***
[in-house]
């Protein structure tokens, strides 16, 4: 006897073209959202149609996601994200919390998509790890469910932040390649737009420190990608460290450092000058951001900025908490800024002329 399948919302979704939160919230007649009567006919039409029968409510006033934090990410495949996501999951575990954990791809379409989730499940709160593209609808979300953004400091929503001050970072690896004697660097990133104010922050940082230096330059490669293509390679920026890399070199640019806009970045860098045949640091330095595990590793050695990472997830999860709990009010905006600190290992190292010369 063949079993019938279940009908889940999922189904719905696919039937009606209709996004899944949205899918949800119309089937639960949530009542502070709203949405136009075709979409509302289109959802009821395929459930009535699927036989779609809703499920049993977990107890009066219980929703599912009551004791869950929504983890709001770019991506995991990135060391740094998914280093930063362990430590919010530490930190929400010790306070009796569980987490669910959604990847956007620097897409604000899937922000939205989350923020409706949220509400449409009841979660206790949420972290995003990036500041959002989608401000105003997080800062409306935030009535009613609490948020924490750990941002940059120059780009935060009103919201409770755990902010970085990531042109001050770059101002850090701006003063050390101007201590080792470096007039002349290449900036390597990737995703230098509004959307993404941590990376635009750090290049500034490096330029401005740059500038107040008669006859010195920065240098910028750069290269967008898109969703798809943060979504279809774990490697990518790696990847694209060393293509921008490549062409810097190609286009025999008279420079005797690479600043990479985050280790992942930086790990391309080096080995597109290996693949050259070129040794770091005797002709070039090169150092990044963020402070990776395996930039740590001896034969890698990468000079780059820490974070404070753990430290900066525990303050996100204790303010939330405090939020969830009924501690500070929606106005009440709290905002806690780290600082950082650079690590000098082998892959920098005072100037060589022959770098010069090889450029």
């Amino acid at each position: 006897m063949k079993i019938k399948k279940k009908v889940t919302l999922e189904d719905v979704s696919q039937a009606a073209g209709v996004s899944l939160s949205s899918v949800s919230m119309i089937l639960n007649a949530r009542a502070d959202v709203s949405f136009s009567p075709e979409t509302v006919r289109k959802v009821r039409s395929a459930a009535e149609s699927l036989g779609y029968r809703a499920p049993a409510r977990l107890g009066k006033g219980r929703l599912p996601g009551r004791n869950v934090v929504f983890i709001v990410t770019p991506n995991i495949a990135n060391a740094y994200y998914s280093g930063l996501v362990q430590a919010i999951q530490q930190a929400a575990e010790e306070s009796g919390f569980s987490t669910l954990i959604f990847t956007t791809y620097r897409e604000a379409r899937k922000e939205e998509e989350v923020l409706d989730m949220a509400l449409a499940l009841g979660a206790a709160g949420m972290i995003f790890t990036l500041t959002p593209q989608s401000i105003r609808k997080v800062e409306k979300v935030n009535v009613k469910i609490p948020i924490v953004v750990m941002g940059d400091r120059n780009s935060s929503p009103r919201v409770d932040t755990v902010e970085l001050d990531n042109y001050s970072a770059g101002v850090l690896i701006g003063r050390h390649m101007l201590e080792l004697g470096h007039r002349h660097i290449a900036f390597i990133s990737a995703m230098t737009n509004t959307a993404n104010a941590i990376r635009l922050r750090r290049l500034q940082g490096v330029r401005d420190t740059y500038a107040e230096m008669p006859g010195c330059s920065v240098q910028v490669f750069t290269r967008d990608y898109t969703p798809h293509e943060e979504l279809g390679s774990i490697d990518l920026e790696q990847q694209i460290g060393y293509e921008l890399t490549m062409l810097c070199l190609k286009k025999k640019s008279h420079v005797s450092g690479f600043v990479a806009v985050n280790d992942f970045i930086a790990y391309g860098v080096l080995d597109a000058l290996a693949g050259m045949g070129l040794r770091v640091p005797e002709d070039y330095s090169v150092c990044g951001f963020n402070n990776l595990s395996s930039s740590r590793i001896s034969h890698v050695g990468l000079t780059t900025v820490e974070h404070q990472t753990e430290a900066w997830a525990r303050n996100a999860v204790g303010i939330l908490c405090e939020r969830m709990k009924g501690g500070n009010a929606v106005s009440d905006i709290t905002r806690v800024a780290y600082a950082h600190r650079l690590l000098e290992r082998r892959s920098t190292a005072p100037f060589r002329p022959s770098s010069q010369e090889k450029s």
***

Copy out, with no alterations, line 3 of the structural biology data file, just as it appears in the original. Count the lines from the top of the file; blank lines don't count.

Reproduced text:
């Amino acid at each position: 006897m063949k079993i019938k399948k279940k009908v889940t919302l999922e189904d719905v979704s696919q039937a009606a073209g209709v996004s899944l939160s949205s899918v949800s919230m119309i089937l639960n007649a949530r009542a502070d959202v709203s949405f136009s009567p075709e979409t509302v006919r289109k959802v009821r039409s395929a459930a009535e149609s699927l036989g779609y029968r809703a499920p049993a409510r977990l107890g009066k006033g219980r929703l599912p996601g009551r004791n869950v934090v929504f983890i709001v990410t770019p991506n995991i495949a990135n060391a740094y994200y998914s280093g930063l996501v362990q430590a919010i999951q530490q930190a929400a575990e010790e306070s009796g919390f569980s987490t669910l954990i959604f990847t956007t791809y620097r897409e604000a379409r899937k922000e939205e998509e989350v923020l409706d989730m949220a509400l449409a499940l009841g979660a206790a709160g949420m972290i995003f790890t990036l500041t959002p593209q989608s401000i105003r609808k997080v800062e409306k979300v935030n009535v009613k469910i609490p948020i924490v953004v750990m941002g940059d400091r120059n780009s935060s929503p009103r919201v409770d932040t755990v902010e970085l001050d990531n042109y001050s970072a770059g101002v850090l690896i701006g003063r050390h390649m101007l201590e080792l004697g470096h007039r002349h660097i290449a900036f390597i990133s990737a995703m230098t737009n509004t959307a993404n104010a941590i990376r635009l922050r750090r290049l500034q940082g490096v330029r401005d420190t740059y500038a107040e230096m008669p006859g010195c330059s920065v240098q910028v490669f750069t290269r967008d990608y898109t969703p798809h293509e943060e979504l279809g390679s774990i490697d990518l920026e790696q990847q694209i460290g060393y293509e921008l890399t490549m062409l810097c070199l190609k286009k025999k640019s008279h420079v005797s450092g690479f600043v990479a806009v985050n280790d992942f970045i930086a790990y391309g860098v080096l080995d597109a000058l290996a693949g050259m045949g070129l040794r770091v640091p005797e002709d070039y330095s090169v150092c990044g951001f963020n402070n990776l595990s395996s930039s740590r590793i001896s034969h890698v050695g990468l000079t780059t900025v820490e974070h404070q990472t753990e430290a900066w997830a525990r303050n996100a999860v204790g303010i939330l908490c405090e939020r969830m709990k009924g501690g500070n009010a929606v106005s009440d905006i709290t905002r806690v800024a780290y600082a950082h600190r650079l690590l000098e290992r082998r892959s920098t190292a005072p100037f060589r002329p022959s770098s010069q010369e090889k450029s």